SLICES TO SERVE | living | Divorce cakes' tiers of joy
Divorce cakes' tiers of joy
Revenge can be sweet if a soured marriage that ends in divorce inspires a darkly funny cake
Jun 25, 2008 04:30 AM
Kim Honey
Food editor

Shanna Moakler celebrated the off-again phase of her relationship with Blink-182s Travis Barker with a triple-tiered divorce cake in Las Vegas.





After Trish Ally booked the hotel suite and invited the guests, she wanted to order a cake for a friend who was going through a divorce.

"He turned out to be a big jerk," she told Toronto baker Karen Wielonda. "Do you have any ideas?"

That's when Wielonda, a specialist in off-the-wall shaped cakes, came up with the idea of a voodoo-doll confection, complete with marzipan pins and needles.

"I think I had tweezers, too," Wielonda says with a laugh.

Ally decided to throw the divorce party "as a new way to express being single." The cake was just "a cute idea, something different" to do.

"They didn't want to see his face, but they wanted to see this hideous gold grill he used to wear," the baker says of the former husband. Wielonda set to work, and the result was a two-dimensional cake in the shape of a man, with a paper bag covering his head save for a small cutout showing a gold tooth decoration. All around were the marzipan weapons.

When Ally dreamed up the idea for the divorce cake, she had no idea until later that she was tapping into a small but growing movement.

Ever since Toronto food trend expert Dana McCauley wrote about divorce cakes in April, it has been one of the top three Internet searches that lead readers to her blog at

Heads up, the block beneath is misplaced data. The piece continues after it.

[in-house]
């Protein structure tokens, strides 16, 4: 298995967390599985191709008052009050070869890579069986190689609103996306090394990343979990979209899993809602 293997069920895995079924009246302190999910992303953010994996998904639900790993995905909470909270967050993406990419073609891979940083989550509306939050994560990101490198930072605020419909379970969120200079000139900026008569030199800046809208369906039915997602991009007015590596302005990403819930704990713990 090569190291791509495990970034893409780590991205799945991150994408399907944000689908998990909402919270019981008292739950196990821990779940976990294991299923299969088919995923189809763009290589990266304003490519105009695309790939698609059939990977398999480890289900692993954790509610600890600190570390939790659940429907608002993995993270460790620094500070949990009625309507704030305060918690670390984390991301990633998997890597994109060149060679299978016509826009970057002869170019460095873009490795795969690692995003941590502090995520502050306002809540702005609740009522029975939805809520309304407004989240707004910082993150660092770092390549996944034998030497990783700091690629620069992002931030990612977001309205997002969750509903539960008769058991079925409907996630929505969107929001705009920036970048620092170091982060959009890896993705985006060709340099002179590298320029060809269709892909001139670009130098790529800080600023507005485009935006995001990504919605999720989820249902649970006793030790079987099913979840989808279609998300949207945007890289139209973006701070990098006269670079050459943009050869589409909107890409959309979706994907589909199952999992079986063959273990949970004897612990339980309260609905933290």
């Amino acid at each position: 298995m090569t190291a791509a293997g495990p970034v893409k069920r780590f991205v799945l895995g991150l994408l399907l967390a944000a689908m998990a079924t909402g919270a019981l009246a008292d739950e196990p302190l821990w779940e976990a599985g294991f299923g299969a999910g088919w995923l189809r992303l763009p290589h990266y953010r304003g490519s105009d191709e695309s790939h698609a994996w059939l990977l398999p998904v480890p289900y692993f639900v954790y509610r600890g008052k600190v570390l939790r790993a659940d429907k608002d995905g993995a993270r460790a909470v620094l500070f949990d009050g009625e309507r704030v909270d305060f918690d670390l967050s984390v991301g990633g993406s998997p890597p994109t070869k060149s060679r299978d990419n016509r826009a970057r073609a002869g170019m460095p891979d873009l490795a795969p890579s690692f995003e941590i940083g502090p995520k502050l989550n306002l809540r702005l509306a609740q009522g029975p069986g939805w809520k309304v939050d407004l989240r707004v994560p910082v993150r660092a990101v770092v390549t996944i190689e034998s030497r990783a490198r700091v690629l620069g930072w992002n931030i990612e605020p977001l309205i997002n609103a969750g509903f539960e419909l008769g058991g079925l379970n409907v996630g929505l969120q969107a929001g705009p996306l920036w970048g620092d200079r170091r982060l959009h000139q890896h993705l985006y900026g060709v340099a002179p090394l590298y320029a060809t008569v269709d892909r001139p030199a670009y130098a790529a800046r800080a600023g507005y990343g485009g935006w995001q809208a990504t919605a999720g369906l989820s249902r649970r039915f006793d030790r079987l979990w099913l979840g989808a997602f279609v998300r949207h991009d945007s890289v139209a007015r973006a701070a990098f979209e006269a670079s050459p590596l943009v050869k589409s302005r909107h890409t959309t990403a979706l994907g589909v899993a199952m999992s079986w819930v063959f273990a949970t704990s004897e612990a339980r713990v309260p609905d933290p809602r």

Once she started tracking it, she found a flurry of media reports about divorce cakes that followed in the wake of TV star Shanna Moakler's divorce from Blink-182 drummer Travis Barker. At Moakler's divorce party at a Bellagio nightclub in Las Vegas, guests were treated to a tiered wedding cake that featured a knife-wielding bride standing on top, while blood dripped down the side to the bottom, where a mortally wounded groom lay.

McCauley found a few reports here and there, most noticeably a mention of divorce cakes in the January edition of Time magazine as part of a larger story on the business of divorce.

But she concluded the practice isn't a full-blown trend, despite almost 700,000 Ontarians, or nearly 7 per cent of the population, reporting in the 2006 Census that they were divorced.

The cookbook author checked with her Facebook friends, most of whom are in the food industry, and only one said they had ever been asked to make a divorce cake. Another said she had been to several divorce parties and though there had been no divorce cake, there had been cake at every one.

Still she concluded that people are searching for information after her blog started bringing in nearly an email a day from people asking where they could buy divorce cakes like those pictured in some of the five photos that McCauley had found online.

At Dufflet's three locations in Toronto, only one employee could recall being asked for a divorce cake but the customer only wanted a message written on the cake.

"I think they go out for drinks when they get divorced, not cake," says CEO Dufflet Rosenberg. "It calls for champagne."

McCauley says divorce cakes are in the same category as divorce cards and black roses for the ex. They're novelty items, usually ordered by a woman to help bring a friend out of her funk.

"I guess it's the old `if you get lemons, make lemonade' adage," McCauley says.